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making waves

HOW A SECONDHAND SCHOOL BUS HELPED ONE LOS ANGELES MASON EXPLORE THE COAST AND DEEPEN FRIENDSHIPS

By Emily Brady

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If you were to drive along the Pacific Coast Highway one day earlier this spring, you might have noticed an unusual ride parked at Zuma Beach in Malibu. With its green roof, blue front, orange bumper, and mismatched side paneling, its custom paint job is hard to miss.

The vehicle belongs to Matthew Rogers Harrison, a 37-year-old surfer and Junior Deacon at Liberal Arts Lodge No. 677 in Los Angeles. In a previous life, the 2004 Ford Econoline 350 was a little yellow school bus. But when Harrison bought it in 2017, he had other plans for it. That involved stripping it down and turning it into something new: A “skoolie,” a sort of DIY-camper van hacked together from the remnants of an old school bus.

Harrison’s eye-catching skoolie is part of a larger trend, and one that’s been around at least since Ken Kesey and his Merry Pranksters toured the country in the psychedelic school bus they named Further—a journey chronicled in Tom Wolfe’s The Electric Kool-Aid Acid Test. These days, however, these retrofits tend to be less counterculture and more Instagram-optimized. Those with a knack for craftsmanship or with deep pockets can install solar panels, hardwood flooring, and all kinds of additional amenities to go off the grid. In Harrison’s case, friends suggested building a high-end Hollywood tour bus or making it into a creative studio. But he had a vision: a surf caddie.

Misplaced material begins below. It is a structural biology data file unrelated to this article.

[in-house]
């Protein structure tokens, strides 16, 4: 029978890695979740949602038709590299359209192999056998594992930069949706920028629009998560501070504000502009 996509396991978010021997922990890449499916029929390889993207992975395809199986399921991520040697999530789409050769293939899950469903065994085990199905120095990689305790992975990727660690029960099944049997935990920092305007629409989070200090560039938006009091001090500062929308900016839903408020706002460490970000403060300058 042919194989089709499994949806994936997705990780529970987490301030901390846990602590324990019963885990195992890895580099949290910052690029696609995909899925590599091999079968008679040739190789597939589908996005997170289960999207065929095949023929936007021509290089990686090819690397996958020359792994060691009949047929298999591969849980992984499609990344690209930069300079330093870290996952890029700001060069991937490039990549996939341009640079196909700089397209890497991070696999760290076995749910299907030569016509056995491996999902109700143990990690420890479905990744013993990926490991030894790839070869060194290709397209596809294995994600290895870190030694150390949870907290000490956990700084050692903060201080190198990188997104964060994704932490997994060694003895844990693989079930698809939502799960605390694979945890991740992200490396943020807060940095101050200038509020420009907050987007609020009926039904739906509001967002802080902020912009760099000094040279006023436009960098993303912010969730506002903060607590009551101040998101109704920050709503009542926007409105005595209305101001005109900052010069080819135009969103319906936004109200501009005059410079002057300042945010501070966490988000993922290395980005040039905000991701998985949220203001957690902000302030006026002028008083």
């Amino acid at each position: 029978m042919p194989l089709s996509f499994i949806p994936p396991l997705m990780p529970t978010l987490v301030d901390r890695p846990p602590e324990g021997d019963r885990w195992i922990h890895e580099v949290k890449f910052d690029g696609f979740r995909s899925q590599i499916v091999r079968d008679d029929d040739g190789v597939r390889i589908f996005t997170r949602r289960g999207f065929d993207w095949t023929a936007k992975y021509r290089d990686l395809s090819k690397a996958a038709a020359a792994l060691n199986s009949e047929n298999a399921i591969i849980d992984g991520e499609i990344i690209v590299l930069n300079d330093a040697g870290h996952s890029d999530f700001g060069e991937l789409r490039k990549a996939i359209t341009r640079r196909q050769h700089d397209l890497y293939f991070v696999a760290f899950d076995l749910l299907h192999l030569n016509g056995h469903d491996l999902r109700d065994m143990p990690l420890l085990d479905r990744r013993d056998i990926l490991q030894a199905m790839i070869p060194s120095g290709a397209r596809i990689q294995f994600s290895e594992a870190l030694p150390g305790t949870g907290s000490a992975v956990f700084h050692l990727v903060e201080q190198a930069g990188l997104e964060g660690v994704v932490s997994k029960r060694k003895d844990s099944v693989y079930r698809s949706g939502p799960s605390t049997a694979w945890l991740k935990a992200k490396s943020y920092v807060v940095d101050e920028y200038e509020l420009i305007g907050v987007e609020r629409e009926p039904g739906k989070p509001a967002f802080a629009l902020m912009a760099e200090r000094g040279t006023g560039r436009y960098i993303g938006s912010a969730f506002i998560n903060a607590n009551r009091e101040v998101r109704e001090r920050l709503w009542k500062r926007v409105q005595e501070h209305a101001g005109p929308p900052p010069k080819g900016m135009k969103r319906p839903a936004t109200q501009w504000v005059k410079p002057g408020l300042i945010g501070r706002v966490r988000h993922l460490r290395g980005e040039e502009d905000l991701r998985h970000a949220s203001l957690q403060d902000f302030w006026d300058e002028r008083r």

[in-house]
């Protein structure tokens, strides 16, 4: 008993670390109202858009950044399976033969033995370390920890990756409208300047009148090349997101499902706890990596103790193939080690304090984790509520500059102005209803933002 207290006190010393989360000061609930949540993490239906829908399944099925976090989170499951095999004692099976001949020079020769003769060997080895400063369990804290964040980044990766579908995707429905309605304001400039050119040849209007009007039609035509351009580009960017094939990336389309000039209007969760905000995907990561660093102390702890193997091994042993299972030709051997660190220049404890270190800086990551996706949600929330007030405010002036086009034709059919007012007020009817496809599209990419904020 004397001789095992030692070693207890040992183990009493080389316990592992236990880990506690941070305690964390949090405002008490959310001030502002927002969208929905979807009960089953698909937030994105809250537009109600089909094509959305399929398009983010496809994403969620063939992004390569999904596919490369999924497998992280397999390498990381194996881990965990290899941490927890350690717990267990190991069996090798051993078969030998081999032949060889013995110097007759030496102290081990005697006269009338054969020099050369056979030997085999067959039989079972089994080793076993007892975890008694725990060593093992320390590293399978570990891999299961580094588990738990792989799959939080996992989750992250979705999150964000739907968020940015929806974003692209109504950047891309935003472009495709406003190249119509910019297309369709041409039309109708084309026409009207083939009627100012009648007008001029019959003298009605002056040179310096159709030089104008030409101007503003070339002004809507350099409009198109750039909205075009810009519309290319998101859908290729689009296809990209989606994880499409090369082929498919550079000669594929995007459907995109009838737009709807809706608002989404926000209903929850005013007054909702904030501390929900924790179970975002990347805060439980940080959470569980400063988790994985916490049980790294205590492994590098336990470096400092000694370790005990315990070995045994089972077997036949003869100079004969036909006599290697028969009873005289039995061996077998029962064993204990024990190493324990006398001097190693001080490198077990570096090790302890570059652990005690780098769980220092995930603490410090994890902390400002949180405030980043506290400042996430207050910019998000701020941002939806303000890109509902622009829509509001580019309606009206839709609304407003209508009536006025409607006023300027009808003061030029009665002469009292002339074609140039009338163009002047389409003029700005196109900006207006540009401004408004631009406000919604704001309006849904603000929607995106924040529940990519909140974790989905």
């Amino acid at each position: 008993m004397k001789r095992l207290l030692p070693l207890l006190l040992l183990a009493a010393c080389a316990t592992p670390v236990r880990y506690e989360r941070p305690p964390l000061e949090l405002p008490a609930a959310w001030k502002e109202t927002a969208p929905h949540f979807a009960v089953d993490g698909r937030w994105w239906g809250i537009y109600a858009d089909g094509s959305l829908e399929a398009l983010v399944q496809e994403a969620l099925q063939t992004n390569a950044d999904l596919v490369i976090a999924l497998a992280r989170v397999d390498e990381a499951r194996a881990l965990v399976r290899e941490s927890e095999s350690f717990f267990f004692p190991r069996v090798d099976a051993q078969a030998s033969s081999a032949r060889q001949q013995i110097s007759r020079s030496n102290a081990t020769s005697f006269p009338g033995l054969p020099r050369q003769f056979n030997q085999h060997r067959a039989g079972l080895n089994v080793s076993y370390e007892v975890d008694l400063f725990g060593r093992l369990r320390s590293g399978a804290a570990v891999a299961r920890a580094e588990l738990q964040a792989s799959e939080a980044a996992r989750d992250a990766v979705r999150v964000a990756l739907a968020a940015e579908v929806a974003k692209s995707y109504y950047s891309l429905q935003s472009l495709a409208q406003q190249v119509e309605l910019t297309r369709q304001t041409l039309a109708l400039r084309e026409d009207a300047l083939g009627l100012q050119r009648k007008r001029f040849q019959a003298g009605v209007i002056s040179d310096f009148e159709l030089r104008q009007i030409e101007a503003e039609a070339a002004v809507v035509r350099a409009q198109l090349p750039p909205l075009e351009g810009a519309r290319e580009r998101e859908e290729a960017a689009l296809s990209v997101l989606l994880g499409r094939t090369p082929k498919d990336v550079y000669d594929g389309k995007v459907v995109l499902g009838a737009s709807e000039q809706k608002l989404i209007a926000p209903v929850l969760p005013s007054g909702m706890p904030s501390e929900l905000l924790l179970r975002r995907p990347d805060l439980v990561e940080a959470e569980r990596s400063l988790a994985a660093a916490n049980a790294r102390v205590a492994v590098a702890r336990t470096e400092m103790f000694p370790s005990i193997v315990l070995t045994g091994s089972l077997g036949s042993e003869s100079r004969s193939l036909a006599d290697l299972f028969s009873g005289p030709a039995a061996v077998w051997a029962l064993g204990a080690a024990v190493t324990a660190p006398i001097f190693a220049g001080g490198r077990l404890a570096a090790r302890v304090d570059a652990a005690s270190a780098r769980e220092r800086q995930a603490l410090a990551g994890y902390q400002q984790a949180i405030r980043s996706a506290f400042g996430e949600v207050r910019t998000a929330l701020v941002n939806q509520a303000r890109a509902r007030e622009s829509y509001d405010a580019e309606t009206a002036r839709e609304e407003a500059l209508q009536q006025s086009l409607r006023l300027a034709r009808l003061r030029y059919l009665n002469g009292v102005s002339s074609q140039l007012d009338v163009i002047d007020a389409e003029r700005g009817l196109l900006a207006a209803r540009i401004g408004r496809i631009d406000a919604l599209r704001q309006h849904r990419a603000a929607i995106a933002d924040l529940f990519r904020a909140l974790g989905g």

Harrison was inspired by books he read in his youth—road trip classics like On the Road and Zen and the Art of Motorcycle Maintenance. “I wanted to be able to explore the beaches and the Pacific Coast Highway and get into surfing more,” he says. It took him about two months to find the perfect van, but he eventually settled on one he spotted at a used truck dealership in Long Beach for $7,000 and got to work transforming it. He ripped out the seats and flooring, installed a subfloor and new hardwood vinyl flooring, kitchen cabinets, and a platform bed. Working with friends, Harrison also installed solar panels on the roof and a solar-powered generator.

By July 4, 2018, the bus—christened Almost There—was ready for its maiden voyage to the beach. And before long Harrison was pulling up at some of Southern California’s legendary breaks, from La Jolla and Moonlight State Beach to Surf Rider in Malibu, Lower Trestles in Orange County, Santa Monica State Beach, and Staircase Beach in Ventura. “A lot of people wanted to stop and talk about the bus,” he says.

As his love of surfing has grown, Harrison says he’s found parallels between being in the water—by its nature a meditative, contemplative pursuit—and the self-examination he finds in Masonry. Surfing is also a common interest among fellow members, many of whom have suggested new breaks and places to explore. Surfing, he says, is “a natural high that affects me in a very positive way and allows me to bring that energy into my life. It’s the same type of energy I feel after connecting with brothers.”

The next step, Harrison says, is marrying his twin passions: hitting the waves with his Masonic brothers. “I can’t say it enough: Everything starts to become right-sized when I’m out there in the ocean,” he says. “When there’s a common bond between people like surfing, it allows them to connect with each other and trudge forward together with higher vibrations.”

PHOTO CREDIT: Paul Smith

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